High school dropouts on average receive $1,500 a year more from government than they pay in taxes because they are more likely to get benefits or to be in prison, according to a U.S. study released on Wednesday, Reuters reports.

“Dropping out of high school before receiving a high school diploma places a substantial fiscal burden on the rest of society,” wrote Andrew Sum of Northeastern University, an author of a study of Illinois and Chicago residents done on behalf of the Chicago Urban League and some education groups.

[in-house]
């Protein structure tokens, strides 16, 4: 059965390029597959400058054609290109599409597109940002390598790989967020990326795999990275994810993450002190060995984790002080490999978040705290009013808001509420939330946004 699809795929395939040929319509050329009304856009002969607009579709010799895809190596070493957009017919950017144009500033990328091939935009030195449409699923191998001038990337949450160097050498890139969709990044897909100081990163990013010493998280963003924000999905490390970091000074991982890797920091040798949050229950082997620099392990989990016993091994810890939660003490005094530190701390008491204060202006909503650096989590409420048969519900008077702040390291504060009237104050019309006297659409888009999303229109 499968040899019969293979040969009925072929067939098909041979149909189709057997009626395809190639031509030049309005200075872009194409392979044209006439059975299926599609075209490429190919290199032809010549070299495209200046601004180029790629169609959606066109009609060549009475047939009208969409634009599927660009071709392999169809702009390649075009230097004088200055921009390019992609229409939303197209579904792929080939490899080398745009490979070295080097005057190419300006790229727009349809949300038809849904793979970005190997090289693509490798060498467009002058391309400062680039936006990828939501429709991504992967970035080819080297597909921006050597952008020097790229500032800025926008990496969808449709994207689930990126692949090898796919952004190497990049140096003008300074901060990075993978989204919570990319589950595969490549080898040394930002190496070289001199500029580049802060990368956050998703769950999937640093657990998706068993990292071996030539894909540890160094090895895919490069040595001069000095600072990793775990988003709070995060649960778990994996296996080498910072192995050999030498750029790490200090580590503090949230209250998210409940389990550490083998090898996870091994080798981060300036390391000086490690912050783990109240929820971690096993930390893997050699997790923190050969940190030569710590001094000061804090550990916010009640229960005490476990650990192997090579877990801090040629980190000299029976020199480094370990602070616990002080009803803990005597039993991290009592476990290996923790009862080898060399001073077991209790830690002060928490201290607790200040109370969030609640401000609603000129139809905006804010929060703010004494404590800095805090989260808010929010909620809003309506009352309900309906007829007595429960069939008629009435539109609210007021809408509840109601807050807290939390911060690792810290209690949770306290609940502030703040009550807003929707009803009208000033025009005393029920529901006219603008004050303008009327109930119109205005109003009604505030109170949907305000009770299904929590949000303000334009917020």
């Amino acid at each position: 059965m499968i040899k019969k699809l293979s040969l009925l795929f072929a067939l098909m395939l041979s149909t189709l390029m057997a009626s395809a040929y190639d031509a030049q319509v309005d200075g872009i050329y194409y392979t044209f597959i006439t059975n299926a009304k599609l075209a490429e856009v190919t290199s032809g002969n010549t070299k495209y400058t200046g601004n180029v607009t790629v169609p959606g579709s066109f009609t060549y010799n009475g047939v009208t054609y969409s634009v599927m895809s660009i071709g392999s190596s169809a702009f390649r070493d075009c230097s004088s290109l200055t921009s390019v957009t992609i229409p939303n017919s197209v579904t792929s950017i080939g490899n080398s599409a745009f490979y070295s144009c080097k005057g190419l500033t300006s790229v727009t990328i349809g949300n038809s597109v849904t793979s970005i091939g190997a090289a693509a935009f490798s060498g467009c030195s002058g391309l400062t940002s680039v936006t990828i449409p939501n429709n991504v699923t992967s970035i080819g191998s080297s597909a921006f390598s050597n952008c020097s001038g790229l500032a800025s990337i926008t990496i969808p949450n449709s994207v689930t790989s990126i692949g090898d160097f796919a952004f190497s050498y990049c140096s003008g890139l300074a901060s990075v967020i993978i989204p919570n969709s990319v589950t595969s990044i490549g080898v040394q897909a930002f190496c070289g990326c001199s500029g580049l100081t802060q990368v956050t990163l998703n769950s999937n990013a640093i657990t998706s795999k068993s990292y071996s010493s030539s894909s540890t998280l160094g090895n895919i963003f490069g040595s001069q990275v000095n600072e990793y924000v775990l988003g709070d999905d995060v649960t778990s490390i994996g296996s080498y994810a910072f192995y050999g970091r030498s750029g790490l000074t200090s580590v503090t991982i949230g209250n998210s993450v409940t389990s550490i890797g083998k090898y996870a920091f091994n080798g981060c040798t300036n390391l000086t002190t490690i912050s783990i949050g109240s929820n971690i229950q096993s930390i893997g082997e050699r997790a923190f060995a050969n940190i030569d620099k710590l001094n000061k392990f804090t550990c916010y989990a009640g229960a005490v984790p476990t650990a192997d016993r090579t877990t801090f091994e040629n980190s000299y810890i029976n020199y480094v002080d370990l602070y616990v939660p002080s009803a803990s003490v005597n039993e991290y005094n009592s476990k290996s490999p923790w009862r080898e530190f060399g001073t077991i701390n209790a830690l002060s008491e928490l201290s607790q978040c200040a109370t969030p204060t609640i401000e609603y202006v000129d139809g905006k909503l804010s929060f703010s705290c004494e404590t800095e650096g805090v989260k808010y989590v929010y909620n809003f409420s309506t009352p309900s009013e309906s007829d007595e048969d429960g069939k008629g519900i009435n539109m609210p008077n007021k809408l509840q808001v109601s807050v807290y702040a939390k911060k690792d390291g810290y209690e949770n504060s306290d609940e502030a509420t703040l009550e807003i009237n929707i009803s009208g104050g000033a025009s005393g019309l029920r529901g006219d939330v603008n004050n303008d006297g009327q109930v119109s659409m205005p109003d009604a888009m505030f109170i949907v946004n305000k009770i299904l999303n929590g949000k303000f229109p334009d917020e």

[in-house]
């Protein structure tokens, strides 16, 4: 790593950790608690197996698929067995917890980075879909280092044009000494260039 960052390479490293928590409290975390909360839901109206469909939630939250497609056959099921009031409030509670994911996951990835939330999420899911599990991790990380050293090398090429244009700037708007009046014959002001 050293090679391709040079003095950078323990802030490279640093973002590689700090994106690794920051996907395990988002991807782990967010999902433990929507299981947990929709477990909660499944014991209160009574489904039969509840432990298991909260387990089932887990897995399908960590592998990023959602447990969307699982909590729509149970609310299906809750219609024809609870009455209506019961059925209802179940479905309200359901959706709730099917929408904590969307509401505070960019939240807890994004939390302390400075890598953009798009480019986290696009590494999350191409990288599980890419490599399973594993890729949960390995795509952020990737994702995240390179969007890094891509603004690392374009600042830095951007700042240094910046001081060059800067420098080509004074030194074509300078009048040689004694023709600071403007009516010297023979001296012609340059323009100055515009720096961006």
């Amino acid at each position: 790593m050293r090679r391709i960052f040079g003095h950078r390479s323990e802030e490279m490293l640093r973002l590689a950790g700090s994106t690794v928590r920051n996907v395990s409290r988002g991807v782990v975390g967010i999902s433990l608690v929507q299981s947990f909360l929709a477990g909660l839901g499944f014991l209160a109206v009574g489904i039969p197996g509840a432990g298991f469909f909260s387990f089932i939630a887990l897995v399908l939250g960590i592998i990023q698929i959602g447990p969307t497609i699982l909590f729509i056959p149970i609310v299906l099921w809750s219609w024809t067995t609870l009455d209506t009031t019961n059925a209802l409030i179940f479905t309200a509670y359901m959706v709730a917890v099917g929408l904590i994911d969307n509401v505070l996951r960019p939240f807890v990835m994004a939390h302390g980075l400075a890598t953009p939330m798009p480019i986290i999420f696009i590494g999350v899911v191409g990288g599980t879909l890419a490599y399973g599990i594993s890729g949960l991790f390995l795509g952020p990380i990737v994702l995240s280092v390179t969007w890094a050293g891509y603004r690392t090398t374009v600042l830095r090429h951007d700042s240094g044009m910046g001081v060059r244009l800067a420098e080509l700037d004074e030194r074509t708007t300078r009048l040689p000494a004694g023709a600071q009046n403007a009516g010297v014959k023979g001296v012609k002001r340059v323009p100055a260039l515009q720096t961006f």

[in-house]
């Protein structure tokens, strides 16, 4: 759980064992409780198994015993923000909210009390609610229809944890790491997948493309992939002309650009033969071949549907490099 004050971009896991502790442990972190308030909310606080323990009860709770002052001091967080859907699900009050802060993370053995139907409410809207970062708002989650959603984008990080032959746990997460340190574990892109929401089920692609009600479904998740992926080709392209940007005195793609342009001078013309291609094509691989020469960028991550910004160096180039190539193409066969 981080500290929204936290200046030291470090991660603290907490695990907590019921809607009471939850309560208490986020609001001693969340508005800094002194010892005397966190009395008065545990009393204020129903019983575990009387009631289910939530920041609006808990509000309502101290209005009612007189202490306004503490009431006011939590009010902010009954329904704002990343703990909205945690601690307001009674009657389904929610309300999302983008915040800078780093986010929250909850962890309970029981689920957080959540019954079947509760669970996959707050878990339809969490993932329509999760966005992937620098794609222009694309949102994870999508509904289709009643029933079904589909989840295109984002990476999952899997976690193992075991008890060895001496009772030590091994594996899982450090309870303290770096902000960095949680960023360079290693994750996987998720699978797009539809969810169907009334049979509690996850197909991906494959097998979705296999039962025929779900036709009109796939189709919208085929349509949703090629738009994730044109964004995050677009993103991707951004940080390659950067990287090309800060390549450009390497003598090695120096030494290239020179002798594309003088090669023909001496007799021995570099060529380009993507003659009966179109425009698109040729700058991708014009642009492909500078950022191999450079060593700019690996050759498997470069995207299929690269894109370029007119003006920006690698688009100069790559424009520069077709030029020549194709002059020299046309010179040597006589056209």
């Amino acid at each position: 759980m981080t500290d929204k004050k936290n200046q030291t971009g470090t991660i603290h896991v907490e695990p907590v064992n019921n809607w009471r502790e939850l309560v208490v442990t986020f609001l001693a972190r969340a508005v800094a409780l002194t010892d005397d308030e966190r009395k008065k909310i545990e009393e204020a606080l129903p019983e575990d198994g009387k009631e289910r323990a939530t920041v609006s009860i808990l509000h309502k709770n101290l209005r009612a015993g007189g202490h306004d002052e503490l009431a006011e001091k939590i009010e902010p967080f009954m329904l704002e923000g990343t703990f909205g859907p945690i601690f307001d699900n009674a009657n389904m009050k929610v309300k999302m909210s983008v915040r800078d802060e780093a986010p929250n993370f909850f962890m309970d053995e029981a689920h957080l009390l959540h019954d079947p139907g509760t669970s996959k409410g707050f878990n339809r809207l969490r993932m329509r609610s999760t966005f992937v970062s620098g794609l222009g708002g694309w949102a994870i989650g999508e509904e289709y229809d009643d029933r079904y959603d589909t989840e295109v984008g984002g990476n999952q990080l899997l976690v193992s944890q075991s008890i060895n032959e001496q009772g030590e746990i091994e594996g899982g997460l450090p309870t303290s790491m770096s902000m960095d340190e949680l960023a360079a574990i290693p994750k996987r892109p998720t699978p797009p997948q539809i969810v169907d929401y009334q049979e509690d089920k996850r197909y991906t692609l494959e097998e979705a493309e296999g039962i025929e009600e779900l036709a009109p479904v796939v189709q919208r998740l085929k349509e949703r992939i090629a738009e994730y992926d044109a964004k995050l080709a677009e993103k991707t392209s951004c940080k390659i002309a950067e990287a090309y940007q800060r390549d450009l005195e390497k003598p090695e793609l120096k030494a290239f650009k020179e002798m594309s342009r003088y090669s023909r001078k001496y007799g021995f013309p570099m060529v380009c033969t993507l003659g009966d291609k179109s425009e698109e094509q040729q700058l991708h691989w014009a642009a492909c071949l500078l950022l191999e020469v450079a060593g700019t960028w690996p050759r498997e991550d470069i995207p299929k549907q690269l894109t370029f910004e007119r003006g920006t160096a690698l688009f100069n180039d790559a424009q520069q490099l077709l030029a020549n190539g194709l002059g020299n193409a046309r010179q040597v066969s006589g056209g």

The findings, based on U.S. Census Bureau data from 2009-2010, illustrate the cost advantage of programs that persuade dropouts to re-enroll in school instead of becoming a financial drain on society, the study’s sponsors said…

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